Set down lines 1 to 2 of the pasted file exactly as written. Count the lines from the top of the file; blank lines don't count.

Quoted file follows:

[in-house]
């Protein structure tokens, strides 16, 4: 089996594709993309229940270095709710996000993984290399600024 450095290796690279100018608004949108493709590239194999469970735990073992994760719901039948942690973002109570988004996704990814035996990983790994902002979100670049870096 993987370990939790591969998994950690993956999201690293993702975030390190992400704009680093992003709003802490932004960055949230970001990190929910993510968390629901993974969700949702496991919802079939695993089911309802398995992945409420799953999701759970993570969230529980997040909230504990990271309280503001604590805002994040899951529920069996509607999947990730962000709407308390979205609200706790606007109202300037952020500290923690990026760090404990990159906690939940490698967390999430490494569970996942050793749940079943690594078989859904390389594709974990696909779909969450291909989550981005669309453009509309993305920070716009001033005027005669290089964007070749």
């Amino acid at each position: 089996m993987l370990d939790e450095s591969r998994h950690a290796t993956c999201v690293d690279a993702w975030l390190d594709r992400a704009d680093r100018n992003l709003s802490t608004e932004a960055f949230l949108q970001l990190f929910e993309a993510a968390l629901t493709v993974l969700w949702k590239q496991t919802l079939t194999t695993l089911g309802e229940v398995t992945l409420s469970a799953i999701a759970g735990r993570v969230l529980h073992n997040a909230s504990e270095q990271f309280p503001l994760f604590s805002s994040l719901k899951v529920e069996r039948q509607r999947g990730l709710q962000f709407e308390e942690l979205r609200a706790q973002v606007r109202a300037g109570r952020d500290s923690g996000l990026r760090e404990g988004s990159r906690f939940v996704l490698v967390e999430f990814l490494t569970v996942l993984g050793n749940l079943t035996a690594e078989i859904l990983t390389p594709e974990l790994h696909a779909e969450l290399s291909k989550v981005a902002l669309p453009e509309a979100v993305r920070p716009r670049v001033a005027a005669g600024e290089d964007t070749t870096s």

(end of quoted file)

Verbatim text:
[in-house]
């Protein structure tokens, strides 16, 4: 089996594709993309229940270095709710996000993984290399600024 450095290796690279100018608004949108493709590239194999469970735990073992994760719901039948942690973002109570988004996704990814035996990983790994902002979100670049870096 993987370990939790591969998994950690993956999201690293993702975030390190992400704009680093992003709003802490932004960055949230970001990190929910993510968390629901993974969700949702496991919802079939695993089911309802398995992945409420799953999701759970993570969230529980997040909230504990990271309280503001604590805002994040899951529920069996509607999947990730962000709407308390979205609200706790606007109202300037952020500290923690990026760090404990990159906690939940490698967390999430490494569970996942050793749940079943690594078989859904390389594709974990696909779909969450291909989550981005669309453009509309993305920070716009001033005027005669290089964007070749």